Dogs use panting as their way of cooling down after physical activity. Panting is a natural and typically healthy dog behavior. But how long should a dog pant after exercise? It depends on a dog's athleticism and breed, among other factors. Also, dogs who are unable to pant can't cool down as effectively, and are at risk of heatstroke in a worst-case scenario.
If your dog is overweight, older, out of shape, or is brachycephalic (has a shortened muzzle), they may take 10 minutes or more to return to normal breathing. Outside temperature also plays a role. An in-shape, healthy dog typically pants for around 10 minutes after vigorous exercise, though this can vary widely depending on circumstances. Discover when panting could be problematic and when it warrants a trip to the vet.
The Science Behind Why Dogs Pant
Dogs use panting as their primary way of cooling off. They don't sweat in the way we do. Instead, they only have a few sweat glands located primarily in the pads of their feet. Because most breeds are covered in fur, panting provides canines with a more efficient way for them to release excess body heat.
When dogs pant, their respiratory rate increases from a normal baseline of 30 to 40 breaths per minute, to upwards of 300 to 400 breaths each minute. This rapid breathing is shallow and focused within the upper portion of the respiratory tract. Panting quickly forces air back and forth over the moist tissues of your pet's tongue and lungs, which facilitates evaporative cooling. Along with cooling, dogs may pant as a way to draw in more oxygen.
Panting After Exercise
It's not unusual to see your dog pant following exercise. Just as you sweat during and after a workout, dogs pant to control their internal body temperature. But how long after they finish exercising can you expect your dog to stop panting? This timeline can vary from dog to dog based on their fitness level as well as other factors, such as the outside temperature.
In general, overweight or sedentary dogs may take longer to recover compared to athletic dogs who engage in regular exercise. Being overweight puts a great deal of strain on a dog's body, particularly on the cardiac and respiratory systems. Discuss a weight loss plan with your veterinarian and ease your dog into exercise to slowly build up their endurance.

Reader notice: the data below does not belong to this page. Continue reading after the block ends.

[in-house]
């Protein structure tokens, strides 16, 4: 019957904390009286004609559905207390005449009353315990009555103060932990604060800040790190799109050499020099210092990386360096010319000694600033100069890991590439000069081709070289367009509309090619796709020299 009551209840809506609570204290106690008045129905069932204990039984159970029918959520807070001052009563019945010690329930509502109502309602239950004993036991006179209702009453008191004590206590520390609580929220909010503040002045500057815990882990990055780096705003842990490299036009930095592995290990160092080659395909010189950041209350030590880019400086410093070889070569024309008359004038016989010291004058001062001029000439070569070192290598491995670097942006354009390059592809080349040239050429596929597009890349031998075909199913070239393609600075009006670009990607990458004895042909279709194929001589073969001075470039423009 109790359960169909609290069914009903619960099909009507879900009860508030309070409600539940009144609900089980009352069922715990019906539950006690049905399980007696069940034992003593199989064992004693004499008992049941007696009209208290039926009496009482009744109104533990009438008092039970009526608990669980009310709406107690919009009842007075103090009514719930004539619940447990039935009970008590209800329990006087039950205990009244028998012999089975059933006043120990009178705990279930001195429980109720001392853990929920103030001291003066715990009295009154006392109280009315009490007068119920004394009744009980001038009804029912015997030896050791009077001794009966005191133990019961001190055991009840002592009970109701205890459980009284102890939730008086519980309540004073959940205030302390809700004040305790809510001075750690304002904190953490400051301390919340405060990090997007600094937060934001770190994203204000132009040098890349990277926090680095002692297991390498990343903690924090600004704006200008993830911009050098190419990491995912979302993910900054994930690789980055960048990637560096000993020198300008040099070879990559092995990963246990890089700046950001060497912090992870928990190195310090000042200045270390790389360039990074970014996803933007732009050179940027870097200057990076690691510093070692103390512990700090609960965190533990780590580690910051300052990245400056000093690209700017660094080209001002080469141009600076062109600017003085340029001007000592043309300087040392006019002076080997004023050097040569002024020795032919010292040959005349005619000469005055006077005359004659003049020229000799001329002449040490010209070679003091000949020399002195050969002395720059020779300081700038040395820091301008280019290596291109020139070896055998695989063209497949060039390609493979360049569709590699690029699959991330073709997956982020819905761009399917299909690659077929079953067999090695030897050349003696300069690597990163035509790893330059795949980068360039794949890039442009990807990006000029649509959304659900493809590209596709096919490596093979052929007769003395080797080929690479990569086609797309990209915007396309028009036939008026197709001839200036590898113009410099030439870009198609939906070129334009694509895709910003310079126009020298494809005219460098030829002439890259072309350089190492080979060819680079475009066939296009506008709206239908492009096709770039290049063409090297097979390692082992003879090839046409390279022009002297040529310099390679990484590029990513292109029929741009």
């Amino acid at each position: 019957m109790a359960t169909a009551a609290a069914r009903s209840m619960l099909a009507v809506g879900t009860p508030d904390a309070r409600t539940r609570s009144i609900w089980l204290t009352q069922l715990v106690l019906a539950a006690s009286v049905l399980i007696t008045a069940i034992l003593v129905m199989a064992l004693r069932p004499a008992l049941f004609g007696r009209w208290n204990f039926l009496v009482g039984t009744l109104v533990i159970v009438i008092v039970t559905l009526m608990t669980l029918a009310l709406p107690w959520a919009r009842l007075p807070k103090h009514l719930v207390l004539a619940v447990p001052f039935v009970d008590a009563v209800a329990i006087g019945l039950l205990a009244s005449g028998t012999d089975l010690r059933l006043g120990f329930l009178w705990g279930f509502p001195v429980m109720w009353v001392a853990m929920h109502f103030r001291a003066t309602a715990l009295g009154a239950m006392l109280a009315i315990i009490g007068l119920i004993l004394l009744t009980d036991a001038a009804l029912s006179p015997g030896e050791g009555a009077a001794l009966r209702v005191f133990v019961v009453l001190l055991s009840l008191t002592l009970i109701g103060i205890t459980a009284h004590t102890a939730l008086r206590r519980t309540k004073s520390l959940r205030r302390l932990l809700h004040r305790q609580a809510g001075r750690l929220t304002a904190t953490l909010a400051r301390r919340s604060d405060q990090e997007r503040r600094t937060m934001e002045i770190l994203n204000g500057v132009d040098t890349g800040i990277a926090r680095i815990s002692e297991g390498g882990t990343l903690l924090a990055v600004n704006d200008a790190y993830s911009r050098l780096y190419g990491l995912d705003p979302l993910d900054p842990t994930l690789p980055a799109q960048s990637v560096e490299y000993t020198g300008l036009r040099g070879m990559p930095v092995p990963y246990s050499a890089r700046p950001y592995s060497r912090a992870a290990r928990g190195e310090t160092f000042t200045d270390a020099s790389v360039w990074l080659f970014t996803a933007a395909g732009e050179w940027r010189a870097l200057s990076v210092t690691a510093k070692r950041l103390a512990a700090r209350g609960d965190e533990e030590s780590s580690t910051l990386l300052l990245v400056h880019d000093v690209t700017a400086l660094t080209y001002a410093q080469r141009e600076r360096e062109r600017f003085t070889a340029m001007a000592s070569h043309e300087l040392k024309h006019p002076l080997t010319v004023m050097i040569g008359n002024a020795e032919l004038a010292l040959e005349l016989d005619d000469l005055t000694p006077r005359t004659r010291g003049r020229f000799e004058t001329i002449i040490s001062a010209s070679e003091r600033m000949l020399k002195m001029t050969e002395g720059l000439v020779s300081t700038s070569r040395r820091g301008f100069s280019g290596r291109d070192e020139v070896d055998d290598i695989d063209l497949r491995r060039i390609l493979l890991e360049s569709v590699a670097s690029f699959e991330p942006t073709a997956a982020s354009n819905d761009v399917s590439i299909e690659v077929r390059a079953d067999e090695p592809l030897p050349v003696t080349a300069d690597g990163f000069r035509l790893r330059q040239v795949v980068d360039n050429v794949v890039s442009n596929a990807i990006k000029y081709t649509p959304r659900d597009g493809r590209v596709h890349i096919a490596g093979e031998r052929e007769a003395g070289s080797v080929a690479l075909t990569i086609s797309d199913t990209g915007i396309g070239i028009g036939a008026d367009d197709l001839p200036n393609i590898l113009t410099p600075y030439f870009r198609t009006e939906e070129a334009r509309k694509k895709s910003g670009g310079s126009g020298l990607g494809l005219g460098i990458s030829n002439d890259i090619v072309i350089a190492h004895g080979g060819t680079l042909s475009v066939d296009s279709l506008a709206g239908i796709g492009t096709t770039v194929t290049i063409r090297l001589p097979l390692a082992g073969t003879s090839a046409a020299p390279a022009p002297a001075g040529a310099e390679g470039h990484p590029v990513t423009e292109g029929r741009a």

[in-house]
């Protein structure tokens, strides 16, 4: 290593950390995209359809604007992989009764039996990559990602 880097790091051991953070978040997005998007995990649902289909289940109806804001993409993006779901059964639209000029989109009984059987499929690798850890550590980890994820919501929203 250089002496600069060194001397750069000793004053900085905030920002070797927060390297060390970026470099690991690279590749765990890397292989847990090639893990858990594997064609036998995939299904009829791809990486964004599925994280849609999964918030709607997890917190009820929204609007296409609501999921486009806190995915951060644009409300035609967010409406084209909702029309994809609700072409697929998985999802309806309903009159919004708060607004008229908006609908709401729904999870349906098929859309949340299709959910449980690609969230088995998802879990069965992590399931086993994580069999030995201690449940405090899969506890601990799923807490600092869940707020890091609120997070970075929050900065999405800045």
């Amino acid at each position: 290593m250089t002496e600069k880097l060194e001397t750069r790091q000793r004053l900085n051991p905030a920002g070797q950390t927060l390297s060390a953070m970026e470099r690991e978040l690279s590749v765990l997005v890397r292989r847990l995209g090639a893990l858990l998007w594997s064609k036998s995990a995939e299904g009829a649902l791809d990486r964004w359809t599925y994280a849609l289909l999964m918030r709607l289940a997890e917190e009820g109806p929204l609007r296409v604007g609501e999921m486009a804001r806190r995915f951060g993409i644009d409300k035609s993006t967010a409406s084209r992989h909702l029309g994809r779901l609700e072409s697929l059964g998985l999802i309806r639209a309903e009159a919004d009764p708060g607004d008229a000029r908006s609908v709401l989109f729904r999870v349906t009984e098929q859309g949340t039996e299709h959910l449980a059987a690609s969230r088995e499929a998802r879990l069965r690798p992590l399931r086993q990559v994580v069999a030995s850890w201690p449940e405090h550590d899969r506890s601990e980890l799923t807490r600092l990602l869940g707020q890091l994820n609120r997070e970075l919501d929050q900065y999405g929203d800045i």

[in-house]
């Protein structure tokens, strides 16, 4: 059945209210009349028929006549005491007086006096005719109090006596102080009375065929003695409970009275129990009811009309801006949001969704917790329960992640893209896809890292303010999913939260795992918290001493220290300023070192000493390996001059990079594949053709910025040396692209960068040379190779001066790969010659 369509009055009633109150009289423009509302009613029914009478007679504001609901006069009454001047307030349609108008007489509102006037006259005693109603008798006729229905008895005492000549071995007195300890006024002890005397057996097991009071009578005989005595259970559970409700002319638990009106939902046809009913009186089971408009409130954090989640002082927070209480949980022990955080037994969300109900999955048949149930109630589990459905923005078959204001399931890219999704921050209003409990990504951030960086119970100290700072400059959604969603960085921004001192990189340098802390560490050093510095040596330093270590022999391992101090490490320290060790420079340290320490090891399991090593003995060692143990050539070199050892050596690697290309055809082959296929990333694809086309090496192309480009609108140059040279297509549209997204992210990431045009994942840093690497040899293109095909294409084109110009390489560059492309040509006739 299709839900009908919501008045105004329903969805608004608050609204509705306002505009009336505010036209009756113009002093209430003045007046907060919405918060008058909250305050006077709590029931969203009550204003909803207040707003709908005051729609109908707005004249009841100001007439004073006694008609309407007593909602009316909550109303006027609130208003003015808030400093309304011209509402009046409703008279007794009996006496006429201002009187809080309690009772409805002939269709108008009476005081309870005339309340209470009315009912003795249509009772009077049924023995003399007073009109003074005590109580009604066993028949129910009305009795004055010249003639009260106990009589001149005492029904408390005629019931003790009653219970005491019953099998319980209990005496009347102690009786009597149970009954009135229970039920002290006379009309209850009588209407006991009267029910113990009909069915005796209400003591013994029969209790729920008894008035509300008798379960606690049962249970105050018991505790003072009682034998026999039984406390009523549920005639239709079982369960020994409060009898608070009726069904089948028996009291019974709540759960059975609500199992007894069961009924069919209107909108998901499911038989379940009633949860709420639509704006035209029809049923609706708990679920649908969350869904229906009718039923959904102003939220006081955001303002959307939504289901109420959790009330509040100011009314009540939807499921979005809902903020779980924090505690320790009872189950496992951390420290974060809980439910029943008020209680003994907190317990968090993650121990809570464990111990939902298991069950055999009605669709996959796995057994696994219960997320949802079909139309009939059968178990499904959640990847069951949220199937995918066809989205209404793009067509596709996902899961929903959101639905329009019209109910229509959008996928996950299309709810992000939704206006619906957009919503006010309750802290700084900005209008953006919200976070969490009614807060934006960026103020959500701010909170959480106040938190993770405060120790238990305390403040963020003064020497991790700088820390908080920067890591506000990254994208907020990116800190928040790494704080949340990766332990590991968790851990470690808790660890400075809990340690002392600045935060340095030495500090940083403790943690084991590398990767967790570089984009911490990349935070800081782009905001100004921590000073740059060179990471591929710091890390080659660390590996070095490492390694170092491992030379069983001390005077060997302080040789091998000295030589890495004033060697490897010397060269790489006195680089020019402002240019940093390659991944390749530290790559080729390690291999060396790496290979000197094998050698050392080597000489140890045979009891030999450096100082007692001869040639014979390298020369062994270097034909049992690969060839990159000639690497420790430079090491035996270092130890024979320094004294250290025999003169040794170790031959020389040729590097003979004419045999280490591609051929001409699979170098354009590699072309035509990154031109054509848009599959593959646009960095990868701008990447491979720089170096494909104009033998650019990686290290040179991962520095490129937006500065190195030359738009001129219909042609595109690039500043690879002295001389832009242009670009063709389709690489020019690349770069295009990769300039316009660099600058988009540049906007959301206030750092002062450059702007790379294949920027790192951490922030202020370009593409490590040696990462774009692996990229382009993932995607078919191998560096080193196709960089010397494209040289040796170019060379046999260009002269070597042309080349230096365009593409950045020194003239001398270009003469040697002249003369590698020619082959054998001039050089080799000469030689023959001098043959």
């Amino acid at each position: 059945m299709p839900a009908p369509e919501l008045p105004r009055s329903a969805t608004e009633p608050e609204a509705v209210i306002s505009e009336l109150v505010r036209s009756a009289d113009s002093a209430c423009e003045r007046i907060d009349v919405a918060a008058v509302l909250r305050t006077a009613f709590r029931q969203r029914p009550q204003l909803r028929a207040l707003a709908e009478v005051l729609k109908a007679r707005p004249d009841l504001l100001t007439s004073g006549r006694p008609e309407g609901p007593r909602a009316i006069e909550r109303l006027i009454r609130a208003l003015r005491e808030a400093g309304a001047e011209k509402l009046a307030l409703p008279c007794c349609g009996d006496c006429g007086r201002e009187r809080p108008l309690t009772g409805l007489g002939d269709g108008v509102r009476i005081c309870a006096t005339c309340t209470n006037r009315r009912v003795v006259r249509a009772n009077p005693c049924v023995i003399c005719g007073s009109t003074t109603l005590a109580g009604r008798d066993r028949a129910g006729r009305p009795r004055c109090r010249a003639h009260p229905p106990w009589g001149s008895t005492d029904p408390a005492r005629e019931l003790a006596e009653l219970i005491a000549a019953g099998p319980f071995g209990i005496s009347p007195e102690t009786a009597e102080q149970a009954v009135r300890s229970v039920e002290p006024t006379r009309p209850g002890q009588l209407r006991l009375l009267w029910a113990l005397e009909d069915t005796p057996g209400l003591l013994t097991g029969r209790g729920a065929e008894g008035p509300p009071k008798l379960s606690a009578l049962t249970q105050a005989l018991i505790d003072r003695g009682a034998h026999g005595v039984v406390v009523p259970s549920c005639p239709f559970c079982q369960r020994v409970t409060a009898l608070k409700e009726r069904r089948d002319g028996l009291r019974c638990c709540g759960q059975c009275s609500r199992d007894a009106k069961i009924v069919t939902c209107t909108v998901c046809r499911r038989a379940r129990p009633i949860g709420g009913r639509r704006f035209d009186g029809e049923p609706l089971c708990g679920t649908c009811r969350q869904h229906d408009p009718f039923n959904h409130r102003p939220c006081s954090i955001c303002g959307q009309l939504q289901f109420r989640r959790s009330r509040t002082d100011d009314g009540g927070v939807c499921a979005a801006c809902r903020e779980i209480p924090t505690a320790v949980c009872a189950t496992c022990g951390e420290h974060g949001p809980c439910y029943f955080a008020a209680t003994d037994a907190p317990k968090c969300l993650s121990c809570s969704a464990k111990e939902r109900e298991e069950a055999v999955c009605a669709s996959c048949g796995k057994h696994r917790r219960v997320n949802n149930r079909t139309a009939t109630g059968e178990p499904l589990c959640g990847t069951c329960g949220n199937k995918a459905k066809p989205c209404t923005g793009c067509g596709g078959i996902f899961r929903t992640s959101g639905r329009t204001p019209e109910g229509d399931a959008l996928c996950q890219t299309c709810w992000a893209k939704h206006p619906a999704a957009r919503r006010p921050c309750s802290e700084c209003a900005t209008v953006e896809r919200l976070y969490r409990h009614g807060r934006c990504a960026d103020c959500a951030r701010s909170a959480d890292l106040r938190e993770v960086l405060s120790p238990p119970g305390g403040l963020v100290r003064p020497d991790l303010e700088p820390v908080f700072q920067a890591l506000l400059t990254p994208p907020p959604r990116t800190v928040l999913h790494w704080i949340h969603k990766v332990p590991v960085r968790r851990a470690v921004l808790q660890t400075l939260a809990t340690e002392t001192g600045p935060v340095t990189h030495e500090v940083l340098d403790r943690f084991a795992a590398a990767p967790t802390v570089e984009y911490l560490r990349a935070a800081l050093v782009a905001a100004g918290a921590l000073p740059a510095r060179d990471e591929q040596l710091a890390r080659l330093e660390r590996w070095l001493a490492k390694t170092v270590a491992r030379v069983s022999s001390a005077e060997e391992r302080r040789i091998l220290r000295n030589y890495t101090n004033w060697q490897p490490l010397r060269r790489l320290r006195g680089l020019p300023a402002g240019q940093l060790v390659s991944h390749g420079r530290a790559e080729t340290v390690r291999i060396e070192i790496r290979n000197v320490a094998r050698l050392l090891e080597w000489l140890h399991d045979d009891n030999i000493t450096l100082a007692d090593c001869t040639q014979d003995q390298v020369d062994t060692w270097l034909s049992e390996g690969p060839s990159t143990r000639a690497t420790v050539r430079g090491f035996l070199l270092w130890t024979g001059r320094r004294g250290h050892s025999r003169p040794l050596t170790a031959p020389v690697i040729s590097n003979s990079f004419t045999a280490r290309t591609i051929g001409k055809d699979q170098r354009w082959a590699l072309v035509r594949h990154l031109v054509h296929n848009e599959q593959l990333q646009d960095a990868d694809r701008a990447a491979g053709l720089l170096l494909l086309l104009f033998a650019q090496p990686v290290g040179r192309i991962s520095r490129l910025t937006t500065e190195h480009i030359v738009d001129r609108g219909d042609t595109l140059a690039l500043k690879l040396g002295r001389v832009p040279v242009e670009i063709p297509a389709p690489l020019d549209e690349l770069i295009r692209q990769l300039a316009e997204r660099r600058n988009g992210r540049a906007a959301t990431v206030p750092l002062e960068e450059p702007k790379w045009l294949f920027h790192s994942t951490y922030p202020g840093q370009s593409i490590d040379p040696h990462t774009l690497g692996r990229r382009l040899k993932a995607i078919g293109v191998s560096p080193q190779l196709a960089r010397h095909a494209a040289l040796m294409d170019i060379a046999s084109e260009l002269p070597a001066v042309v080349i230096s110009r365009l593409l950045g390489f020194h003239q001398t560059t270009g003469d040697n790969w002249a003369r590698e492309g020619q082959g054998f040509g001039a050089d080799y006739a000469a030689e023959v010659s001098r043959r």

Brachycephalic breeds also have more difficulty recovering after physical exertion due to their airway anatomy. Monitor these dogs closely for signs of heatstroke, as even a short walk on a warm day can cause them to overheat. Provide every dog with adequate ventilation, plenty of shade, and water to help prevent heat exhaustion.
When Panting Could be Worrisome
Excessive or prolonged panting after exercise could be a sign of a serious problem, so it's critical to know when to seek help. See your veterinary right away if you notice any of the following signs in addition to panting:
- Excessive drooling
- Vomiting or diarrhea
- Disorientation or confusion
- Racing heart rate
- Deep, heavy breathing
- Red or purple gums
- Prolonged panting
- Spontaneous panting without exertion
Other Causes of Panting
In addition to post-exercise cooling, there are several other scenarios that could cause panting in dogs.
- Heat: Even if a dog hasn't physically exerted themselves, they can become hot and need to pant for temperature control. This can happen in a warm climate or hot environment. Always provide your dog with plenty of water and shade on hot, summer days so they don't become overheated. Also, never leave your dog alone in a car unattended.
- Pain: Dogs tend to be stoic and may hide obvious signs of pain. However, panting could be an indication that they're in pain or even nauseated.
- Anxiety: When dogs become stressed out, it's common for them to pant. This can happen during a visit to the vet, a car ride, thunderstorm, or any other stressful event. If you're able to anticipate scenarios that make your dog anxious, you can put calming solutions into practice early to avoid anxiety.
- Pharmaceuticals: Certain medications, including prednisone, phenylpropanolamine, and some analgesics, can cause panting as a side effect. If your dog's panting coincides with starting a new medication, it's important to report this side effect to your vet to confirm that it's not something to be concerned about.
- Health disorders: Pneumonia, obesity, heart disease, heartworm infection, Cushing's disease, anaphylaxis, and laryngeal paralysis are a few of the medical conditions that can present with panting as a common symptom, but typically, other concerning signs accompany the panting. These scenarios can be life-threatening if not treated.
Panting in Cats
While panting is a normal behavior in dogs, regular panting, even after exercise, is not normal for cats. Cat panting, or what veterinary professionals refer to as "open-mouth breathing," it's typically a concerning sign. If your cat holds their mouth open for longer than a few seconds, contact your vet or seek urgent care.
Keep an Eye on Your Dog's Panting
Exercising with your dog should be a fun, bonding experience. Take precautions, including exercising during cooler parts of the day, offering your pup water throughout, and keeping an eye on their overall demeanor to make sure they stay safe. Swimming is an excellent physical activity that can allow your dog to stay cool naturally. However, if your dog appears distressed or continues to pant excessively after any physical exertion, seek help from your vet.